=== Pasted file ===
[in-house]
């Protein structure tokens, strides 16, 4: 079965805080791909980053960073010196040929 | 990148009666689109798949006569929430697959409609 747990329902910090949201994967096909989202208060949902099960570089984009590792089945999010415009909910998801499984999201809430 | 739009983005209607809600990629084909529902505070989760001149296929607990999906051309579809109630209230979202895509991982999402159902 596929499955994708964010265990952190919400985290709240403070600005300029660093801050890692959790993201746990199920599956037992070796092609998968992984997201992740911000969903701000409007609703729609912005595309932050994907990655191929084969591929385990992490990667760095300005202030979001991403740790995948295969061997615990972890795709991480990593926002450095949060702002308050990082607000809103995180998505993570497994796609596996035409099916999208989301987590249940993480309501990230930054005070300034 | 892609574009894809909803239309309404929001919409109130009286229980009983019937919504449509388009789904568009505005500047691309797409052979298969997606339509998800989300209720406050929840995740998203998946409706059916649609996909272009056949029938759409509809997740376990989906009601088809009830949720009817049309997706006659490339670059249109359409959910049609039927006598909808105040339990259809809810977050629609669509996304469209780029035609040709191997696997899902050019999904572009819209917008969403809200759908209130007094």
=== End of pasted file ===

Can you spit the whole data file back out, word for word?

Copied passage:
[in-house]
């Protein structure tokens, strides 16, 4: 079965805080791909980053960073010196040929 | 990148009666689109798949006569929430697959409609 747990329902910090949201994967096909989202208060949902099960570089984009590792089945999010415009909910998801499984999201809430 | 739009983005209607809600990629084909529902505070989760001149296929607990999906051309579809109630209230979202895509991982999402159902 596929499955994708964010265990952190919400985290709240403070600005300029660093801050890692959790993201746990199920599956037992070796092609998968992984997201992740911000969903701000409007609703729609912005595309932050994907990655191929084969591929385990992490990667760095300005202030979001991403740790995948295969061997615990972890795709991480990593926002450095949060702002308050990082607000809103995180998505993570497994796609596996035409099916999208989301987590249940993480309501990230930054005070300034 | 892609574009894809909803239309309404929001919409109130009286229980009983019937919504449509388009789904568009505005500047691309797409052979298969997606339509998800989300209720406050929840995740998203998946409706059916649609996909272009056949029938759409509809997740376990989906009601088809009830949720009817049309997706006659490339670059249109359409959910049609039927006598909808105040339990259809809810977050629609669509996304469209780029035609040709191997696997899902050019999904572009819209917008969403809200759908209130007094």